As Baldinucci affirms and Lanzi confirms, the Central European Pandolfo Reschi (Resch, 1630/40-1696), a native of Danzig (today in Poland) who moved to Italy, was perhaps Borgognone's best student. Having found success with the Medici family, he moved to Florence where he carried out most of his activity working for the most important local families (Riccardi, Gerini, Corsini, Ferroni) whose collections still feature the artist's works. The recent reconstruction of Reschi's work confirms Baldinucci's opinion that the artist had studied with Borgognone. [12] It is probable that the painter from Danzig was also influenced by Courtois in a decisive manner from the time the former was in Rome: his mature style from the Florentine period is proof. Not only in the compositions from a very close point of view which depict the principal episode of a conflict does the painter display the most typical motifs of his teacher; above all Reschi is inspired by Borgognone in the large panoramic canvases featuring real events such as the "Siege on Barcelona" and the "Great Battle in Barcelona" (fig. 5, Galleria Corsini, Florence) that Reschi painted for Bartolomeo Corsini around 1680, and which narrate incidents from the last phase, the French-Spanish one, of the Thirty Years' War. Like Borgognone's canvases for Mattias de' Medici, these large compositions are after-the-fact remembrances of events which had touched the imagination of society, also in Italy, at that time. If anything, Reschi's work differed from that of his teacher in being more episodic and in treating the representation's dramatic sense in a less accentuated manner: the scene of the undressing of cadavers after battle (fig. 6, Staatsgalerie, Kulmbach) which is attributed to Courtois demonstrates an illustrative manner and a narrative sense which are instead reminiscent of Reschi. The fact that the latter was also, or rather was prevalently, a landscape artist explains the unusual attention given to the description of the sweeping landscape which almost becomes the subject of the painting.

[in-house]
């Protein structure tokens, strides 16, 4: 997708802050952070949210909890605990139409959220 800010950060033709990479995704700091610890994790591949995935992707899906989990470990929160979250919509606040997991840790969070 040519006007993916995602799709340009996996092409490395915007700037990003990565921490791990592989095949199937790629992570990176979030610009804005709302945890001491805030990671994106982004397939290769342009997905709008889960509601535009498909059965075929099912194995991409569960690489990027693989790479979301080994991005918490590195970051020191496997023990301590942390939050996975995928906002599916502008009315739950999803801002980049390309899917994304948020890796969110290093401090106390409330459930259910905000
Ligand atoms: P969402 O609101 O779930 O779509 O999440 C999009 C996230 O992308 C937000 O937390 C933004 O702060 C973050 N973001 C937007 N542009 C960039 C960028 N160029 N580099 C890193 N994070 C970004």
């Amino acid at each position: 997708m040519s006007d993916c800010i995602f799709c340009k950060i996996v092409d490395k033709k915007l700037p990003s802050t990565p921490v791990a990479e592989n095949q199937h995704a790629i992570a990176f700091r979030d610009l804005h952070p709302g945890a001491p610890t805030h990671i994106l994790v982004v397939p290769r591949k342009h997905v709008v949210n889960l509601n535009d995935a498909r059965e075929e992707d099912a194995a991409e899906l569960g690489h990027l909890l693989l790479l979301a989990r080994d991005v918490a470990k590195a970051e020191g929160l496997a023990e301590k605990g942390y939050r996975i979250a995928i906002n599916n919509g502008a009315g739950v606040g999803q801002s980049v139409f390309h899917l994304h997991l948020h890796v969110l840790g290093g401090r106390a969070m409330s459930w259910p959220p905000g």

The Sienese Giuseppe Pinacci (1642-1718) may be considered a follower of Reschi. It seems that he was a student of Livio Mehus and thus of Borgognone, probably during the years when the latter worked for Mattias de' Medici when he was the governor of Siena: consequently, it is not surprising that the few works attributable to Pinacci also demonstrate Reschi's influence (fig.7) [13].